Here at Soundcheck, we're not exactly what you'd call "neat." Our desks -- particularly host John Schaefer's -- are often barely viewable under piles of CDs, books, papers, promotional materials, coffee cups, old birthday candles... you get the idea. But despite appearances, we do care about cleanliness -- and upon further thought, we realized that there are a lot of cleaning questions that pertain specifically to music fans.
So, we asked cleaning expert Jolie Kerr to help us out. Kerr is the creator of the Ask A Clean Person column for websites like Deadspin and Jezebel, and author of the recent New York Times bestseller My Boyfriend Barfed In My Handbag . . . and Other Things You Can't Ask Martha.
Soundcheck host John Schaefer, buried under a pile of CDs and press releases.
Check out Jolie Kerr's spring cleaning tips for music fans, ranging from how to clean grimy headphones to how to get beer out of your leather shoes. And tell us if you have a music-related cleaning question that you need help with -- leave a comment below, or call us and leave a voicemail at 866 939 1612.
Do you really need that 2003 Hanson concert stub? (flickr/natatwo)
1) Decide whether music memorabilia is worth keeping around.
"If the clutter is getting in the way of your daily life, it's time to do something," Kerr told us. "A lot of clutter management is taking a step back and having an intellectual or psychic response to the stuff, and examining whether or not its making your life better or making your life worse." If you're on the fence, think about how much effort you're willing to put in for your stuff. "If you're not willing to take the time -- and by time I mean two to five minutes -- to find a place for something, then how much does it really mean to you?" Good point.
2) If you think you can part with it -- consider donating.
"A lot of times, it makes people feel more comfortable with parting with something if they know that someone else can enjoy it," Kerr said. "Good places to donate things like CDs, records, are to small libraries -- school libraries, small public libraries -- senior centers, halfway homes. Those kinds of places will really be happy those things because the people living there will use them."
Plenty of room for more CDs here! (flickr/ekkikrist)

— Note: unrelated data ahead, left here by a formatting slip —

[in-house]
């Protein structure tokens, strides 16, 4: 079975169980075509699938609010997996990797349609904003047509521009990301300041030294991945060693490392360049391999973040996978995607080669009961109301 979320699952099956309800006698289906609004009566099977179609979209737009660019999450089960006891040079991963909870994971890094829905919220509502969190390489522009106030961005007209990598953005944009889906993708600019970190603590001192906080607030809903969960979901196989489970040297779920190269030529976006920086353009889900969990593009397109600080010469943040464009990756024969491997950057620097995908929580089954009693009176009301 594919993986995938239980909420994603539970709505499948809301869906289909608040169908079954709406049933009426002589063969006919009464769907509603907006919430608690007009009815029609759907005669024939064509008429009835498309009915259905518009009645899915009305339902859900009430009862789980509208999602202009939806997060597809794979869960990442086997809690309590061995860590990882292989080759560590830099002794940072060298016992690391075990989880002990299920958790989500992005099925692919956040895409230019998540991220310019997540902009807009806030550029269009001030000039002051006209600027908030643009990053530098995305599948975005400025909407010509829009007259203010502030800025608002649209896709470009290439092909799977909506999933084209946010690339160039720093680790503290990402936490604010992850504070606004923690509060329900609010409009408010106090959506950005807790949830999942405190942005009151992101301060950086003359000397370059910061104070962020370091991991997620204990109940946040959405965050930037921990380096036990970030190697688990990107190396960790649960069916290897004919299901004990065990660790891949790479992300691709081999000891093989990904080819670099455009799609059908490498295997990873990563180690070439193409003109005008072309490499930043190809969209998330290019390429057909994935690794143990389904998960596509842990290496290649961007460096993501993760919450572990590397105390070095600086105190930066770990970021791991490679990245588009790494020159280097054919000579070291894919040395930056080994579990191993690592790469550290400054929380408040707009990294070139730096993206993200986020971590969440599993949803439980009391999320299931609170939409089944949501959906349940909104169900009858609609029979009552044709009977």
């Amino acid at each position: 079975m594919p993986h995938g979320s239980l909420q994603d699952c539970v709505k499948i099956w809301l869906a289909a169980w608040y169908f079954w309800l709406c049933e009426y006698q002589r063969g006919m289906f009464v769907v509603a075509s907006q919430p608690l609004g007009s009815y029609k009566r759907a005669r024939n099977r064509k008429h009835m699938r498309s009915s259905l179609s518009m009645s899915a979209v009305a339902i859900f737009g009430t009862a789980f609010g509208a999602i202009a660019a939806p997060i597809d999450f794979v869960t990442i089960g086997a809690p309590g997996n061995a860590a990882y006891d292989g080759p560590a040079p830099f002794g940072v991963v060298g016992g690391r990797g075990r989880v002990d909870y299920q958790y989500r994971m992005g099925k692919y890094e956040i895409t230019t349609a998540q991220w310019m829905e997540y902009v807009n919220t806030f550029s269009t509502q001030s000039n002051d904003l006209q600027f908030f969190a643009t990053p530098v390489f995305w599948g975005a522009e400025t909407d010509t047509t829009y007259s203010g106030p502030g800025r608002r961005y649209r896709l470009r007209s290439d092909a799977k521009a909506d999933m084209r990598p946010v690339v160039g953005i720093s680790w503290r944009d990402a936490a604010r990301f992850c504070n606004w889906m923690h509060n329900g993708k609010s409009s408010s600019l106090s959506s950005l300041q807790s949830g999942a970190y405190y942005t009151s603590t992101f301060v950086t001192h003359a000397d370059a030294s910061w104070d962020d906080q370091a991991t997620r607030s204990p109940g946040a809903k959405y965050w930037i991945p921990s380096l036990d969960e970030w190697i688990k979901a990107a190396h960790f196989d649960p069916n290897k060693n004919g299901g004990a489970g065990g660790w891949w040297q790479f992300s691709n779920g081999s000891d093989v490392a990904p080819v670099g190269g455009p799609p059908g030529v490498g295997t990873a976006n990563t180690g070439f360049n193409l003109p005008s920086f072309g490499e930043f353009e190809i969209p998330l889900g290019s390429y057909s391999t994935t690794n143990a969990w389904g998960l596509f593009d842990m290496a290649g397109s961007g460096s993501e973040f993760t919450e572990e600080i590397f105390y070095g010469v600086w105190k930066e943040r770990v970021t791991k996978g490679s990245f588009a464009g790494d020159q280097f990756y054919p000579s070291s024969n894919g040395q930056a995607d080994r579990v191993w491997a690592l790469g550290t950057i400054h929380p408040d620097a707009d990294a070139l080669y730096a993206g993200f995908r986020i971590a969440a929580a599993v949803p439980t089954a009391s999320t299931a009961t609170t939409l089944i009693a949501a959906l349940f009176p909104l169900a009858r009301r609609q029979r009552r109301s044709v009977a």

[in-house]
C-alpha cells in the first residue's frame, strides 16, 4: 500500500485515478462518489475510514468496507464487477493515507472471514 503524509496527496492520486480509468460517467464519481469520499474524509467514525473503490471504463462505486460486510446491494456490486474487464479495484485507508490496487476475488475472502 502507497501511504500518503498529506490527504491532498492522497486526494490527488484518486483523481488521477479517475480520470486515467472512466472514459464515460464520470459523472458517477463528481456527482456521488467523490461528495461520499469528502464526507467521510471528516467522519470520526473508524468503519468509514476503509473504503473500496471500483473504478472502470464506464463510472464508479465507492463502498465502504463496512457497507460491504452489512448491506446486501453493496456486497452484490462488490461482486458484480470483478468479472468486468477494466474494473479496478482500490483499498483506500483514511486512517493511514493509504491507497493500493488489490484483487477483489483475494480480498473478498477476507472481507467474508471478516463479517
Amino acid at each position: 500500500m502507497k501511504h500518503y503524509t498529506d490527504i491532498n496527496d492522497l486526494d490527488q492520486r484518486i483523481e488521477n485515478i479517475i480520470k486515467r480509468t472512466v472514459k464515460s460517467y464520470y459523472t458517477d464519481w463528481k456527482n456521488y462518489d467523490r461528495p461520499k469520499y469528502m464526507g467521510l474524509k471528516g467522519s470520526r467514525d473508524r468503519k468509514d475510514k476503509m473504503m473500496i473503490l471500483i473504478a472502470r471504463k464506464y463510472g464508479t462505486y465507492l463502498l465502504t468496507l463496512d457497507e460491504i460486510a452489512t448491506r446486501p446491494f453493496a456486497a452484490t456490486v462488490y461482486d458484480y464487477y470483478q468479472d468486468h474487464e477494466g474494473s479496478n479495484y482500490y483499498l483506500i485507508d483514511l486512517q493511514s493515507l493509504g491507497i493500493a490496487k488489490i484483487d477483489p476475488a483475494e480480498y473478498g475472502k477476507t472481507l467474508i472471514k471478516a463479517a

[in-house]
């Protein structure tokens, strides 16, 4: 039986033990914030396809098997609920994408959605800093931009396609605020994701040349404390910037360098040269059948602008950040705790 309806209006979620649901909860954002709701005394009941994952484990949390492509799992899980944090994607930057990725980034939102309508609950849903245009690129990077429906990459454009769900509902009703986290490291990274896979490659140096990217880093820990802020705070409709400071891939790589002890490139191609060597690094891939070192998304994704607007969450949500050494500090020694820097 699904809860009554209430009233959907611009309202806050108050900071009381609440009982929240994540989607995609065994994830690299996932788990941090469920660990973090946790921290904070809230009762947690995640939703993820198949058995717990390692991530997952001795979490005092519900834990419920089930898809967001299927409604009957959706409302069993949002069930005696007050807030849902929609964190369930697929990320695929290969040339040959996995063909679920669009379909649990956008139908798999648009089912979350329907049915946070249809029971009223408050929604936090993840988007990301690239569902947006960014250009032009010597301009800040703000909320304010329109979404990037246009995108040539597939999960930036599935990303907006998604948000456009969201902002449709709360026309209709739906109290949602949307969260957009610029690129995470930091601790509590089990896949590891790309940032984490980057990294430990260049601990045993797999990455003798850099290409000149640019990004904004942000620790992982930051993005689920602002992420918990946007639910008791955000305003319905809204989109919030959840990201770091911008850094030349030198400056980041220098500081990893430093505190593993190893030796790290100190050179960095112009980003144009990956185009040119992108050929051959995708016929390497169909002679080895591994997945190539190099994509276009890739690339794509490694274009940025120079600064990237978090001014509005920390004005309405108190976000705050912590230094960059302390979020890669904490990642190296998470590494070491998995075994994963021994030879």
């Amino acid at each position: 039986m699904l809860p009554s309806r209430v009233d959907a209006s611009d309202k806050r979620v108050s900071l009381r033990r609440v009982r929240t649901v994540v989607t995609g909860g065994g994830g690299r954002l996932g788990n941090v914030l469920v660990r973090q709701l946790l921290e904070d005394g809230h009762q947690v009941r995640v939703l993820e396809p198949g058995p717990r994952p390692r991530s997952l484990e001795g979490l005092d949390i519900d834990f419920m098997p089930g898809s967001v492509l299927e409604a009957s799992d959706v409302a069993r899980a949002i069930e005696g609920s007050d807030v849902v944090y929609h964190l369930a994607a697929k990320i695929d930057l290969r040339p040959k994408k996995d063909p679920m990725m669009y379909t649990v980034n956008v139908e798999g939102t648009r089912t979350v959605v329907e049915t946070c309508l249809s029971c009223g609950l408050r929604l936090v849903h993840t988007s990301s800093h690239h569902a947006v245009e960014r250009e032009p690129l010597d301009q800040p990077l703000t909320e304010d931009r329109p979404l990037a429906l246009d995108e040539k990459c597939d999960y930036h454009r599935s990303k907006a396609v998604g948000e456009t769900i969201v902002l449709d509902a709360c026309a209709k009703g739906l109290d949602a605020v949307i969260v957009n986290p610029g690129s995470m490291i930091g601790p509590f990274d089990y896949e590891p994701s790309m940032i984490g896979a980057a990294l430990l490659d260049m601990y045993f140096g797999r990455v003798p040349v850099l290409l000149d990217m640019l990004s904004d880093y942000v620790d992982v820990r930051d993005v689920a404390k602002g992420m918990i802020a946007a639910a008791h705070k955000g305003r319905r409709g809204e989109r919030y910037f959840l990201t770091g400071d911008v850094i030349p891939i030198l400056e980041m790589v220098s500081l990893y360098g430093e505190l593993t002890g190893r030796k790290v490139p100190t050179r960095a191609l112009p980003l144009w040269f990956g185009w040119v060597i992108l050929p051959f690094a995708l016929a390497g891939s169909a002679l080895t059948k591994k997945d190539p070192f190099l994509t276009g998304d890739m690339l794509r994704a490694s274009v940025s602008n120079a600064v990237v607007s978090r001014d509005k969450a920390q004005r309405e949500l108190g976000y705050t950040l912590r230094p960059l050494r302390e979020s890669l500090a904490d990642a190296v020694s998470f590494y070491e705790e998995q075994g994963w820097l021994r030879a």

3) Decided it's a keeper? Buy storage with extra room.
"If you have 100 CDs, don't buy a 100 CD rack," Kerr said. "Buy a 200 CD rack so you have space to grow into it."
4) Don't be afraid to clean your electronic music-playing devices -- carefully.
"It is important to clean these things, because they're in our hands constantly," Kerr advised. "There's an easy and cheap way to clean them: rubbing alcohol. You can find these pre-moistened wipes -- they look like Handi Wipes, they come in a little individual packet. They're low-moisture, so you're not going to worry about flooding any of your components using them."
5) Headphones gross? (Probably.) Give 'em a wipe down too.
"You can use those Isopropyl alcohol wipes on earbuds," Kerr told us. "You can also use them on fabric and foam headphones -- so really, any kind of headphone you have, you can use them on that."
Your shoes don't have to smell like beer forever. It's going to be okay. (flickr/benchilada)
6) Beer on your shoes after that last concert?
"Beer is actually a pretty easy stain to get out, because it's so water based," said Kerr. "If you've got canvas shoes, basically throw them in the laundry machine. Just don't dry them, because the rubber soles won't like that. A little stain remover -- a Shout, a Zout, an OxiClean -- any of those spray stain removers before you launder them, you're good to go."
7) But my shoes are leather! Or... suede!
If you wore leather shoes to a concert or festival and they got into some trouble, there is hope. "If it's a bad stain, you can use what's called saddle soap, which is basically leather soap," Kerr told us. "You buy it at the pharmacy, same aisle where you buy shoe polish. [Use] less than a pea sized amount. Rub it in a circular motion with a soft cloth. That should take the stain right out. If there's any residual discoloration, just the same color shoe polish as the leather shoe."
When it comes to suede, Kerr would advise leaving those types of shoes at home because they're harder to clean. However, if the damage is already done, "All is not lost. You can get what's called a suede eraser -- or one of those white art erasers. Just erase that mark right off the suede -- it's amazing how well it works."